Patients who met the preliminary eligibility criteria were invited to undergo testing of insulin sensitivity. Insulin sensitivity was estimated with the Composite Insulin Sensitivity Index described by Matsuda and DeFronzo.12 This composite index is based on insulin and glucose measures during an oral glucose tolerance test. After a 10-hour fast, patients underwent phlebotomy for baseline laboratory tests. They then consumed 75 g glucose orally. Glucose and insulin concentrations were obtained at 30, 60, 90, and 120 minutes after glucose administration. The composite index is calculated as follows: 10 000/[(fasting plasma glucose (mg/dL)×fasting plasma insulin (μU/mL)]×[mean glucose concentration (mg/dL)×mean insulin concentration (μU/mL)]1/2. Higher composite index values indicate greater insulin sensitivity (ie, less insulin resistance). Plasma glucose concentrations were measured by a glucose oxidation method (Glucose Analyzer II, Beckman Instruments) immediately after phlebotomy. Plasma insulin was measured with a commercial radioimmunoassay kit (Linco Research). This assay does not cross-react with human proinsulin.
Criterion for Impaired Insulin Sensitivity
There is no accepted, standard criterion for impaired insulin sensitivity based on the composite index or any other measure. For this research, we derived a criterion by analysis of epidemiological data and the distribution of values for the composite index in a population from San Antonio (Tex).12 Epidemiological data suggest that persons in the 20% to 25% of the population with the lowest insulin sensitivity have increased risk for vascular disease, including stroke.13,14 Their insulin sensitivity, furthermore, is comparable to that of patients with diabetes.15 In the population from San Antonio, the lowest third was identified by a composite index value of ≤2.5. This population comprised 62 persons (mean age, 37 years) with normal glucose tolerance who volunteered for metabolic studies. Most participants were Hispanic (personal communication, R.A. DeFronzo, April 26, 2001). The median composite index value was 3.0, with tertiles defined by values of 0 to 2.5, 2.6 to 4.5, and 4.6 to 12.12 Because Hispanic ethnicity is associated with increased risk for impaired insulin sensitivity, this population is likely to have lower composite index values than a white population.16 We estimated that the composite index value demarcating the lower tertile of insulin sensitivity in San Antonio (ie, ≤2.5) will demarcate the lowest 20% in a representative population at average risk for impaired insulin sensitivity. Accordingly, we defined impaired insulin sensitivity by a composite index value of ≤2.5. The Composite Insulin Sensitivity Index was used successfully to measure treatment effect in another trial of pioglitazone.17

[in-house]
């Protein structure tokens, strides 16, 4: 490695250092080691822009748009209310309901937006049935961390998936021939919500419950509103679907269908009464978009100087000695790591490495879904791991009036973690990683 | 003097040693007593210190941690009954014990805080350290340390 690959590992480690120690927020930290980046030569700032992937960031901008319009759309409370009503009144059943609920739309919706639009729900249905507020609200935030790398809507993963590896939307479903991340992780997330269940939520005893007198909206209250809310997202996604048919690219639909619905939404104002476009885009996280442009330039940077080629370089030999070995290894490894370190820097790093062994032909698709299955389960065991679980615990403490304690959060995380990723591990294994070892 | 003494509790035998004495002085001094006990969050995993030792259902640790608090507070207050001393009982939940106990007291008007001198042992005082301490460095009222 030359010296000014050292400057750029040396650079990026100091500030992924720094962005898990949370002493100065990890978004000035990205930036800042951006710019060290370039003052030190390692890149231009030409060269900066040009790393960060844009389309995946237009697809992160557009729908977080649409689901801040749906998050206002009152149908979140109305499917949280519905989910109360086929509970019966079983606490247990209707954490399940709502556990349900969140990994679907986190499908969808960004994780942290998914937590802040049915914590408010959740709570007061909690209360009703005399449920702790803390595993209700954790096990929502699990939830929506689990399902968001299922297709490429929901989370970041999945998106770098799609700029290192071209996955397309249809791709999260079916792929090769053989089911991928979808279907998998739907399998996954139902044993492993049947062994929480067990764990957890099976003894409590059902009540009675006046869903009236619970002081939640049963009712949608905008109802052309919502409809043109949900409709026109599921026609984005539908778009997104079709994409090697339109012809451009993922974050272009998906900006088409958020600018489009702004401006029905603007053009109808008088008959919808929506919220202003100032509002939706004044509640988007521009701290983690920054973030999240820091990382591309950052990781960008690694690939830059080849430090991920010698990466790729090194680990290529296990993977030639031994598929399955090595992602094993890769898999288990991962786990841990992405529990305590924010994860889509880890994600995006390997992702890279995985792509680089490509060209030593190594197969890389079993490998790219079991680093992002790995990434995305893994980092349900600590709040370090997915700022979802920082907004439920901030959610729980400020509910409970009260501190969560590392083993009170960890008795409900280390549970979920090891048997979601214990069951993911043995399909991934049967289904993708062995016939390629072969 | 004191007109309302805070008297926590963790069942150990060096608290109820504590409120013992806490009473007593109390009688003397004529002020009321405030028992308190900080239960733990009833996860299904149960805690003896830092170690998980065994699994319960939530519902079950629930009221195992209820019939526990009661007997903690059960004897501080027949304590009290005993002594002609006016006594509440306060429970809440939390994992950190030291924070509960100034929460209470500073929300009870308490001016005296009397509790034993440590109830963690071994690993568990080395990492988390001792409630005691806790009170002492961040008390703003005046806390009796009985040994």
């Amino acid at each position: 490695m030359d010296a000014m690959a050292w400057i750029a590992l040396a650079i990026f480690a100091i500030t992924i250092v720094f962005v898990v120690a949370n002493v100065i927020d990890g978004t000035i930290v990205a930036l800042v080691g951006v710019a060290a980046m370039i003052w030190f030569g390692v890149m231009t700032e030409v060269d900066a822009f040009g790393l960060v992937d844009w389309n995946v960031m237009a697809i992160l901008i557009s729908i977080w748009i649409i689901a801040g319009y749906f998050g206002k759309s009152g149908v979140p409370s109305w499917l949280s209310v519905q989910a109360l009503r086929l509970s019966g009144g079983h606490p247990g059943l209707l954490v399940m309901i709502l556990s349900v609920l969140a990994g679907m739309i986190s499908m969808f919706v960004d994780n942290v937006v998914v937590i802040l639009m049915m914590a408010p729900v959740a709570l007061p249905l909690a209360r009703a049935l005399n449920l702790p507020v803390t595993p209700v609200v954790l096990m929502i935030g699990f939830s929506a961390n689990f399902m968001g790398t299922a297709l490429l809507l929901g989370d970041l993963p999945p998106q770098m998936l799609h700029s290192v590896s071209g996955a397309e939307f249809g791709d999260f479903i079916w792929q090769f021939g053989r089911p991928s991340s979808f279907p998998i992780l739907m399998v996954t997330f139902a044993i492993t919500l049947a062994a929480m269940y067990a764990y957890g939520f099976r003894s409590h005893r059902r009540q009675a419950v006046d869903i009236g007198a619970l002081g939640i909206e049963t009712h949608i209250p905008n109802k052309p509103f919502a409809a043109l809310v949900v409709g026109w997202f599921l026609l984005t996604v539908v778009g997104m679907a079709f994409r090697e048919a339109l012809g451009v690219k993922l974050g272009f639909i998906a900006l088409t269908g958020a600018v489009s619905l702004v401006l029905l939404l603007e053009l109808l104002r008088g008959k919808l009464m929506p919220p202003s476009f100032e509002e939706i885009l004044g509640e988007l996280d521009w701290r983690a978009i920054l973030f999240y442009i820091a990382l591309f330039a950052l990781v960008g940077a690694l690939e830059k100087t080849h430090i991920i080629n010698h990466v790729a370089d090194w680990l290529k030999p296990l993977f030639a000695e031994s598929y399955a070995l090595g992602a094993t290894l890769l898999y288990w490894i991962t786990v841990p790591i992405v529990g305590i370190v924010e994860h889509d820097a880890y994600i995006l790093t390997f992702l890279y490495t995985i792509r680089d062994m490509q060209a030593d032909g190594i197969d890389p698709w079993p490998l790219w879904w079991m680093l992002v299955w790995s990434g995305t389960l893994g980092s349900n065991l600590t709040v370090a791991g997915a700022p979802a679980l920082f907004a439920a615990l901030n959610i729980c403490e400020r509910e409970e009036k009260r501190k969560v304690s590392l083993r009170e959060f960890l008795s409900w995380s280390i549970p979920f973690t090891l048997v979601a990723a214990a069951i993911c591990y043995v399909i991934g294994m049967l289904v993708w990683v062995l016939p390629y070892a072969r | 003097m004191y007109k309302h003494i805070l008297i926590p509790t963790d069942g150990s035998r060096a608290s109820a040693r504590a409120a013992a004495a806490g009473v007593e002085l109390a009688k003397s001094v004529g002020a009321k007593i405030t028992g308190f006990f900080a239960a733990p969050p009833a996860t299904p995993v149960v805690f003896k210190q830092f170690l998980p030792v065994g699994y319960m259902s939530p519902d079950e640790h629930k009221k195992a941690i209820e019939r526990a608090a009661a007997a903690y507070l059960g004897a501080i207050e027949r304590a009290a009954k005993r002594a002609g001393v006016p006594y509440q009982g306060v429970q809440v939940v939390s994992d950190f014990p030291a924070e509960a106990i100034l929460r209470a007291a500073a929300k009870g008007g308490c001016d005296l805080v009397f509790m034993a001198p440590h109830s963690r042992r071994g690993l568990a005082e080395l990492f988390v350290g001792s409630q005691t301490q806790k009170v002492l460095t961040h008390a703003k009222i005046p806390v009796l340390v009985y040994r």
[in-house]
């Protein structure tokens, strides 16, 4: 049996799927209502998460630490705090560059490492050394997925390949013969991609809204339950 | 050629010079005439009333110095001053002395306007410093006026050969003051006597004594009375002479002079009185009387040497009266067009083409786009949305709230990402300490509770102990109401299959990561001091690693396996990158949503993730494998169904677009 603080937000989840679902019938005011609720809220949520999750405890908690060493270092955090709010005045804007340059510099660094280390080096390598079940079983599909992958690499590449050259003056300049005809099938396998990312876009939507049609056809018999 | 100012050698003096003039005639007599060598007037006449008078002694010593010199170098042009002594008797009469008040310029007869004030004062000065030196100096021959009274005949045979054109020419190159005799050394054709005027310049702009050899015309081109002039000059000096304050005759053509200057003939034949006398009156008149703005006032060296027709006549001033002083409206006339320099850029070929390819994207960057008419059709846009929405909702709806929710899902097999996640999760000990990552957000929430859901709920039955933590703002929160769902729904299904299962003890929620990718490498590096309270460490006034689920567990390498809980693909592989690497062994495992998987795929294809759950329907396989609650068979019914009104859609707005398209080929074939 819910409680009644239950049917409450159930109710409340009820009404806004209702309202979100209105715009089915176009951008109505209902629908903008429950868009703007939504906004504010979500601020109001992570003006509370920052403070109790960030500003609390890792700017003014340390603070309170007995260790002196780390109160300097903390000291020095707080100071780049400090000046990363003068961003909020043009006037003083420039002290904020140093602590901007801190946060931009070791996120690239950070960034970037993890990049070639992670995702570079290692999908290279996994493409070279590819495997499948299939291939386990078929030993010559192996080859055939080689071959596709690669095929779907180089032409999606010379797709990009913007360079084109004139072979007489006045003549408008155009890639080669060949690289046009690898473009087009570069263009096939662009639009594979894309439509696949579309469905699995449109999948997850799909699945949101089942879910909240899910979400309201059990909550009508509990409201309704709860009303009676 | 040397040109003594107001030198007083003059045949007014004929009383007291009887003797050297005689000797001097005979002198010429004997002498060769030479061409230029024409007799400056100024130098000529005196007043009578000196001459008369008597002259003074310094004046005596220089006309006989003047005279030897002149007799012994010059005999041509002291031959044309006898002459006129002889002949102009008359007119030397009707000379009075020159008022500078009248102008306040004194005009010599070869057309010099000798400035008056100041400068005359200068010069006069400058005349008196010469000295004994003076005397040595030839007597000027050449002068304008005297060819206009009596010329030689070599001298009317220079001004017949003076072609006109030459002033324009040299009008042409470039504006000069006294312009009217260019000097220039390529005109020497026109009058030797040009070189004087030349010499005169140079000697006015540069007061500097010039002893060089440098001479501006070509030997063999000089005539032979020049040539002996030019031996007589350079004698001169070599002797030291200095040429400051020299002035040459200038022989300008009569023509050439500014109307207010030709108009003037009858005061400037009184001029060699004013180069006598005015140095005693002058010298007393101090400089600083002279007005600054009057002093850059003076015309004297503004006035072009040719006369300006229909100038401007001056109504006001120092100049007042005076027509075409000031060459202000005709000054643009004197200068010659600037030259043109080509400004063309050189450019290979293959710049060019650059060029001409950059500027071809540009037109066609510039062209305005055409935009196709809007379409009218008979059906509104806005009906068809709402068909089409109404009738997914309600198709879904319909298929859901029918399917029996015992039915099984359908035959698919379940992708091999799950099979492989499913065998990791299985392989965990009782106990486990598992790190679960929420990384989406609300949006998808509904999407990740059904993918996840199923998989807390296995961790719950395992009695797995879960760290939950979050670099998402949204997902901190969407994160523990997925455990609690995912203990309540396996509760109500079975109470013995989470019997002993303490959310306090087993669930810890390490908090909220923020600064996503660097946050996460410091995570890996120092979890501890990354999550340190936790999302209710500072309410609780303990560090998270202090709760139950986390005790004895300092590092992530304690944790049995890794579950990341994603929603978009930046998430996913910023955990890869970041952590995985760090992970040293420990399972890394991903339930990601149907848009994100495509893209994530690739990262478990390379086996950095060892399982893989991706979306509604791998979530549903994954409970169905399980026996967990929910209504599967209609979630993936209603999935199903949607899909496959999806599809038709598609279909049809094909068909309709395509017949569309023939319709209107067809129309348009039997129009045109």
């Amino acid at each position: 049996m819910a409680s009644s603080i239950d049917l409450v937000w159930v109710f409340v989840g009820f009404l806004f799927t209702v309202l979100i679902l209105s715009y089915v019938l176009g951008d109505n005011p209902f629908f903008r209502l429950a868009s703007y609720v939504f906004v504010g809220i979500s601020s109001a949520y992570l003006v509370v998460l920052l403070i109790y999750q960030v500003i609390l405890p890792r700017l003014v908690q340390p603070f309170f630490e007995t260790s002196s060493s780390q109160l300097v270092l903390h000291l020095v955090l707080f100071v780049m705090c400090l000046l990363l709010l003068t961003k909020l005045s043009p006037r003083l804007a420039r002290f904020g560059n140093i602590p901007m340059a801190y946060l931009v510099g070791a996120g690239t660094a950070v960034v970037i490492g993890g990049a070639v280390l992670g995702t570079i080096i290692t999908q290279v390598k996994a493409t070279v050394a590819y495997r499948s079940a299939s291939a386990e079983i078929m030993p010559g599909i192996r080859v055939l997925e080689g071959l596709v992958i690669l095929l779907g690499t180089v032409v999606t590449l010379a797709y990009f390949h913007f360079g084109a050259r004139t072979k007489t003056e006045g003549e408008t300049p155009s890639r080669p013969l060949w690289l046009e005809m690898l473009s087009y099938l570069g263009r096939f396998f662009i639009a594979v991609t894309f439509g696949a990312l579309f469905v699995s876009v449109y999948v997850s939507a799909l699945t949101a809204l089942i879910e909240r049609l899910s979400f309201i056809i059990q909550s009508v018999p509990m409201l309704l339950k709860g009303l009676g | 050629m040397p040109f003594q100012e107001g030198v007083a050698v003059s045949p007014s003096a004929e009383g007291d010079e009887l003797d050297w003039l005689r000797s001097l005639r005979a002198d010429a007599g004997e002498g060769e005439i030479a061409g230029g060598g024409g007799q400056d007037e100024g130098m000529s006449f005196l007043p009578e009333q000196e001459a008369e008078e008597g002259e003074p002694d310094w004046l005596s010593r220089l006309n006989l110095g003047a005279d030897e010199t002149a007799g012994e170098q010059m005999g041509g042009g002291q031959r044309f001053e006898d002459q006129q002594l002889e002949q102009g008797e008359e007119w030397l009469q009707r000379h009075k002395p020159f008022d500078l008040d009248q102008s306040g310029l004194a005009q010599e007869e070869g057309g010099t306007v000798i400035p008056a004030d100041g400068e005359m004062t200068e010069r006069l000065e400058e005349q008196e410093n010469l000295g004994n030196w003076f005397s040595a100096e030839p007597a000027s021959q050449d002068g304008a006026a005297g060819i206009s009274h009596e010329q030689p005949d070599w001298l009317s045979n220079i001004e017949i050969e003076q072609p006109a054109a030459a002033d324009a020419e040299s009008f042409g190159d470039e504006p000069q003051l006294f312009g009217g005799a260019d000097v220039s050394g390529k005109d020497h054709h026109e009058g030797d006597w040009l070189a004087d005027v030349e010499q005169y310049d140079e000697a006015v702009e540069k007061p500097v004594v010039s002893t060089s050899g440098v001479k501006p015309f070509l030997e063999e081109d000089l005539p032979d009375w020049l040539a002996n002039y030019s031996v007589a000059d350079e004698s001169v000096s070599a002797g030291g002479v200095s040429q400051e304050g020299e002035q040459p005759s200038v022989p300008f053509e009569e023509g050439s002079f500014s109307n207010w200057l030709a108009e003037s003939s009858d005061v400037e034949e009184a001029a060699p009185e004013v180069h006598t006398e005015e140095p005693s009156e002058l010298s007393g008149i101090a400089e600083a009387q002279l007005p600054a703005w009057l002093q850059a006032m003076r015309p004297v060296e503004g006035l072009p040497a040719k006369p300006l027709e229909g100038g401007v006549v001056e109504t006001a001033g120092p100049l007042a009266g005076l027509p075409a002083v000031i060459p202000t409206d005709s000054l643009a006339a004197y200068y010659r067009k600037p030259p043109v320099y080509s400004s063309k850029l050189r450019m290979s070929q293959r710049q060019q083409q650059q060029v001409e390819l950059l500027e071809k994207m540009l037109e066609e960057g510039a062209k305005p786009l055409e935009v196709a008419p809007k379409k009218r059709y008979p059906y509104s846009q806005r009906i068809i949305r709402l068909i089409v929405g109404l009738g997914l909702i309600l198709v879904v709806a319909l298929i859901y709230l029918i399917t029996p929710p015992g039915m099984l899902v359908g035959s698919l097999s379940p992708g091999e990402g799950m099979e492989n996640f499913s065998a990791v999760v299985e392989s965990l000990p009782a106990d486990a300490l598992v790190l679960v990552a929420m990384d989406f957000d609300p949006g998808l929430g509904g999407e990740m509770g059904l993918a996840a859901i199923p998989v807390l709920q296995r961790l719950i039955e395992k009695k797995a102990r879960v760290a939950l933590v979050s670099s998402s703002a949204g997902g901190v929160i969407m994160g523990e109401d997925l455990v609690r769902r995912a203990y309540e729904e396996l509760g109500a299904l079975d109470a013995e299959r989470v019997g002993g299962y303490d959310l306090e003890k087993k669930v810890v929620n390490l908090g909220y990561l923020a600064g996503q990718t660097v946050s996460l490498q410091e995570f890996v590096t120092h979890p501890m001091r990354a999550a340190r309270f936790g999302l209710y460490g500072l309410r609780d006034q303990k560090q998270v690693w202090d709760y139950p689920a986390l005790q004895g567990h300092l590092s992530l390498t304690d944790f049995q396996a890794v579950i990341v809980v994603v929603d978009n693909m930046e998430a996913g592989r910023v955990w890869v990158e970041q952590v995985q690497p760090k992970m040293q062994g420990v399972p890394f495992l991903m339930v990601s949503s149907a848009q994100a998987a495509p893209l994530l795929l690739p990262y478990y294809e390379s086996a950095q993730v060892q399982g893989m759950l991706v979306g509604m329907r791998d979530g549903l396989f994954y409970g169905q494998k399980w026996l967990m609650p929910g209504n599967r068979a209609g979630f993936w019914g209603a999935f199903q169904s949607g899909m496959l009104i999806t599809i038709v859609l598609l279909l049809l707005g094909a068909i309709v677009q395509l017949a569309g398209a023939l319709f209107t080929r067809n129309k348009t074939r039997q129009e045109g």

In addition to having a composite index score ≤2.5, eligible patients were required to be nondiabetic according to their fasting glucose value at the time of oral glucose tolerance testing. We classified a person as nondiabetic if the glucose value was <7.0 mmol/L (126 mg/dL).18
As a secondary assessment of insulin sensitivity, we calculated the Homeostatic Model Assessment (HOMA). This is a simple measure of insulin sensitivity based on the fasting glucose and insulin concentrations and calculated as follows: [fasting plasma glucose (mmol/L)×fasting plasma insulin (μU/mL)]/22.5.19,20 Although it is less accurate than the composite index, it is becoming popular as a more convenient measure. Lower HOMA values indicate greater insulin sensitivity (ie, less insulin resistance).